Hello together,
the Minkowski function I think is to make a cube round, right? So why is the radius added to the cube? At least I work like this. I need a specific cube size with rounded edges. Example: I need a box with 100 x 60 x 20 with roundings 5. In the actual version I need to do: minkowski() { cube([90,50,10], center = true); sphere(r=5, $fn = 36);} Or I do it with variables: RoundingBox = 5; minkowski() { cube([100-RoundingBox*2,60-RoundingBox*2,20-RoundingBox*2], center = true); sphere(r=5, $fn = 36);} So, why not including the roundings directly into Minkowski? Greetings -- Sent from: http://forum.openscad.org/ _______________________________________________ OpenSCAD mailing list [hidden email] http://lists.openscad.org/mailman/listinfo/discuss_lists.openscad.org |
Because a Minkowski sum is a mathematical operation that sums two sets of points in all combinations to make a new set of points. On Mon, 11 May 2020 at 13:28, Snörre <[hidden email]> wrote: Hello together, _______________________________________________ OpenSCAD mailing list [hidden email] http://lists.openscad.org/mailman/listinfo/discuss_lists.openscad.org |
On Mon, May 11, 2020 at 02:01:37PM +0100, nop head wrote:
> Because a Minkowski sum is a mathematical operation that sums two sets of > points in all combinations to make a new set of points. > > On Mon, 11 May 2020 at 13:28, Snörre <[hidden email]> wrote: > > > Hello together, > > > > the Minkowski function I think is to make a cube round, right? No. Minkowski is an operation that CAN be used to make a cube round. Minkovsky does a UNION between ALL resulting objects when you translate one object along a vector with the endpoint inside the second object. This looks "asymmetric" but it isn't: the result is the same whichever way around you do it. So for the rounded box, you might think that you're shifting the box around along all points inside the sphere, but the same rounded box is what you get when you move the sphere around all the vectors that fall inside the cube. > > So why is the radius added to the cube? > > At least I work like this. I need a specific cube size with rounded edges. > > Example: > > > > I need a box with 100 x 60 x 20 with roundings 5. I'd make a module rounded box that does... > > minkowski() > > { > > cube([100-RoundingBox*2,60-RoundingBox*2,20-RoundingBox*2], center = > > true); > > sphere(r=5, $fn = 36);} ... this. But because of the "all possible vectors" and then a union across all those objects, the minkowski operation is very expensive. So for rounded box I'd write: module roundedbox (x, y, z, r) { x2=x/2-r; y2=y/2-r; z2=z/2-r; hull () { translate ([ x2, y2, z2]) sphere (r=r); translate ([ x2, y2,-z2]) sphere (r=r); translate ([ x2,-y2, z2]) sphere (r=r); translate ([-x2,-y2,-z2]) sphere (r=r); translate ([-x2, y2, z2]) sphere (r=r); translate ([-x2,-y2,-z2]) sphere (r=r); translate ([-x2,-y2, z2]) sphere (r=r); } } This is much faster than the minkovsky. Roger. -- ** [hidden email] ** https://www.BitWizard.nl/ ** +31-15-2049110 ** ** Delftechpark 11 2628 XJ Delft, The Netherlands. KVK: 27239233 ** The plan was simple, like my brother-in-law Phil. But unlike Phil, this plan just might work. _______________________________________________ OpenSCAD mailing list [hidden email] http://lists.openscad.org/mailman/listinfo/discuss_lists.openscad.org |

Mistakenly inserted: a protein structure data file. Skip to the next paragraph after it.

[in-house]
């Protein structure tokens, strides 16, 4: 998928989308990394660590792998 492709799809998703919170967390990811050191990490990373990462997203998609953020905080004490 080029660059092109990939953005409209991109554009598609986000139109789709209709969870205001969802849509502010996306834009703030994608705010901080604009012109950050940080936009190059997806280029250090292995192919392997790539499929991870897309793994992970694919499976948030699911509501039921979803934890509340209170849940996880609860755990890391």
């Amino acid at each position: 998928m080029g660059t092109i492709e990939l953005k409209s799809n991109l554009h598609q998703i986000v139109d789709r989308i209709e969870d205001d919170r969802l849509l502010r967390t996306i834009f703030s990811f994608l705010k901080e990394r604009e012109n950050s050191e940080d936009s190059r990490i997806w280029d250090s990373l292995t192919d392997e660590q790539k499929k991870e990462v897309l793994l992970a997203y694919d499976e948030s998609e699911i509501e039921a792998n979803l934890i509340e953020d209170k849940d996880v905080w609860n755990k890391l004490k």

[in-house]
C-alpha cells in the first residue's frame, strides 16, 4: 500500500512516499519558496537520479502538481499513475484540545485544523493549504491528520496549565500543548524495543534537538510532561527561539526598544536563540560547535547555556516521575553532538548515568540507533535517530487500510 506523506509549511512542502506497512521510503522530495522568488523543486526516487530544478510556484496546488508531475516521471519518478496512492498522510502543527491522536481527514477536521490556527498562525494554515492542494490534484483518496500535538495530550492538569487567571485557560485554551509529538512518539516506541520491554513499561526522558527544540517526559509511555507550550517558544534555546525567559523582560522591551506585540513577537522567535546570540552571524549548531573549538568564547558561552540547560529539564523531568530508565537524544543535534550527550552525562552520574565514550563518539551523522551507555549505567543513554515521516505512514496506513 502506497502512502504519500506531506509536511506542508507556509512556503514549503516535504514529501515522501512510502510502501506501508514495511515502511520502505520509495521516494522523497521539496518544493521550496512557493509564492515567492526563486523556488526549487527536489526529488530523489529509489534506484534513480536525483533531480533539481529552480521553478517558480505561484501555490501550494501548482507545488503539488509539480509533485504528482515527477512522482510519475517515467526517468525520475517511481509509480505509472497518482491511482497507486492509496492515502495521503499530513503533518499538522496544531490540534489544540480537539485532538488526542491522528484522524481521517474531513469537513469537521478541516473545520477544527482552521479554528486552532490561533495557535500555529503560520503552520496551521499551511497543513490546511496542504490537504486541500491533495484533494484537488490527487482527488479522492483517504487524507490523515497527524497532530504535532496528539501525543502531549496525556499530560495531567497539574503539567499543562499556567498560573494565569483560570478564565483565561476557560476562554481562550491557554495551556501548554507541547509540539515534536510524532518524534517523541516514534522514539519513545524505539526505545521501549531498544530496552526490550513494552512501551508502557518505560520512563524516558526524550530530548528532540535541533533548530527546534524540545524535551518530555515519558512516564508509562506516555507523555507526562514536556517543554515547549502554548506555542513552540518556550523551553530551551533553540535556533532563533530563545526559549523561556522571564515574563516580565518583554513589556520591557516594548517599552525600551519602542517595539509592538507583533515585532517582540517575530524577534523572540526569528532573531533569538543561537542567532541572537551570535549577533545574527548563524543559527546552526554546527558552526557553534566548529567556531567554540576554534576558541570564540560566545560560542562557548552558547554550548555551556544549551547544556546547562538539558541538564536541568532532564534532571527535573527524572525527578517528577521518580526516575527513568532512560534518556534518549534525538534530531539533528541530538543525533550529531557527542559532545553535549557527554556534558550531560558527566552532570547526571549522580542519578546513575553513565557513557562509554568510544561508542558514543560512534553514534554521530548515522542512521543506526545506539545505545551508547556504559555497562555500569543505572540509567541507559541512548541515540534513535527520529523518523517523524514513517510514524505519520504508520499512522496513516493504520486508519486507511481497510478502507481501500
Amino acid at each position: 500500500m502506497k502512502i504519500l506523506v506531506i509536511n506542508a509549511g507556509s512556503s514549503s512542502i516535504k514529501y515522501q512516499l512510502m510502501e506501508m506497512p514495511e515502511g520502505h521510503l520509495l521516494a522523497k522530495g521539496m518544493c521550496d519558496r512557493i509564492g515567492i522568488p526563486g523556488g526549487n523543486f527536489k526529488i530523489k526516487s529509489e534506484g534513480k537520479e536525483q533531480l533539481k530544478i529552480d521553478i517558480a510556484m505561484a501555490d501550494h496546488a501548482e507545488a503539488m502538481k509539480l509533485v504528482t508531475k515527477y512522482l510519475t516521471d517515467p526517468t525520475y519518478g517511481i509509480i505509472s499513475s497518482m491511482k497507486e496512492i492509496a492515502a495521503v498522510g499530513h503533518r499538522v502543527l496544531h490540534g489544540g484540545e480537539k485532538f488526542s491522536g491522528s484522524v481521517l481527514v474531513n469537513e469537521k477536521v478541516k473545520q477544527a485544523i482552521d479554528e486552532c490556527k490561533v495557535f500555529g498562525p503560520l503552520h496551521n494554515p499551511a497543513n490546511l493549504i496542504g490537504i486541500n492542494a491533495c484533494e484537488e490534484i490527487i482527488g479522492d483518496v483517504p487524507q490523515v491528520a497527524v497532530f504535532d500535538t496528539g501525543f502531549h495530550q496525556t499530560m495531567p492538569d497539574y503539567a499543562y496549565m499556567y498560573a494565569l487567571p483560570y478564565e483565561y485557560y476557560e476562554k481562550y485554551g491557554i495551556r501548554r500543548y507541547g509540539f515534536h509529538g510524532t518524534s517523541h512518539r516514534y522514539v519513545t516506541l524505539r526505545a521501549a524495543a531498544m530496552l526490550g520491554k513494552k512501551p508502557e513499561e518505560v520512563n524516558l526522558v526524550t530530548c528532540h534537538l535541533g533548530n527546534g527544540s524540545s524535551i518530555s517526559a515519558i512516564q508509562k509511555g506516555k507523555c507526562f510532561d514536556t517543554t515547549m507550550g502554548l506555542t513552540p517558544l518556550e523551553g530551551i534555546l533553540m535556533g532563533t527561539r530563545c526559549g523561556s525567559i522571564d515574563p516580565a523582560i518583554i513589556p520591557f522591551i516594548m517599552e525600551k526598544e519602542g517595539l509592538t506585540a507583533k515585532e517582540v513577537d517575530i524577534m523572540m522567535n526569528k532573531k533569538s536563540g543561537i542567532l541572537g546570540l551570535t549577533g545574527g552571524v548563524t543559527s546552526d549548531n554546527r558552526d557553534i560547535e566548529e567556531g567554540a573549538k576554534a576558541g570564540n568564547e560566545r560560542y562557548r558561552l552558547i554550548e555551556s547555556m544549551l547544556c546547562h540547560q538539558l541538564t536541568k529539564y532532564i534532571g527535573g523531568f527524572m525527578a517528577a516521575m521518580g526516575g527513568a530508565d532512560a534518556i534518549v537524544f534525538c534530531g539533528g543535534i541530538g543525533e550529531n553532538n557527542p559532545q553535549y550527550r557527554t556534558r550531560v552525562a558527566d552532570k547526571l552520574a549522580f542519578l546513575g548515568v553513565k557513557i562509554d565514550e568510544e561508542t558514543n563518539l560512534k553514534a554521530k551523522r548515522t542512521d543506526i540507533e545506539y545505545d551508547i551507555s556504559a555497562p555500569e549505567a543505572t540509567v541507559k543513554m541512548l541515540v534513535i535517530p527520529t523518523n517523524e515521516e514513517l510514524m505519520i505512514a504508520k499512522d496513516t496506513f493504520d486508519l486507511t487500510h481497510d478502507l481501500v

In reply to this post by Snörre
If you don't mind using libraries, you could use BOSL2. You can find it at
https://github.com/revarbat/BOSL2 There is a Wiki there as well. include <BOSL2/std.scad> $fn=60; cuboid([100,60,20], rounding=5); <http://forum.openscad.org/file/t2121/rounded_cube.png> -- Sent from: http://forum.openscad.org/ _______________________________________________ OpenSCAD mailing list [hidden email] http://lists.openscad.org/mailman/listinfo/discuss_lists.openscad.org |
Free forum by Nabble | Edit this page |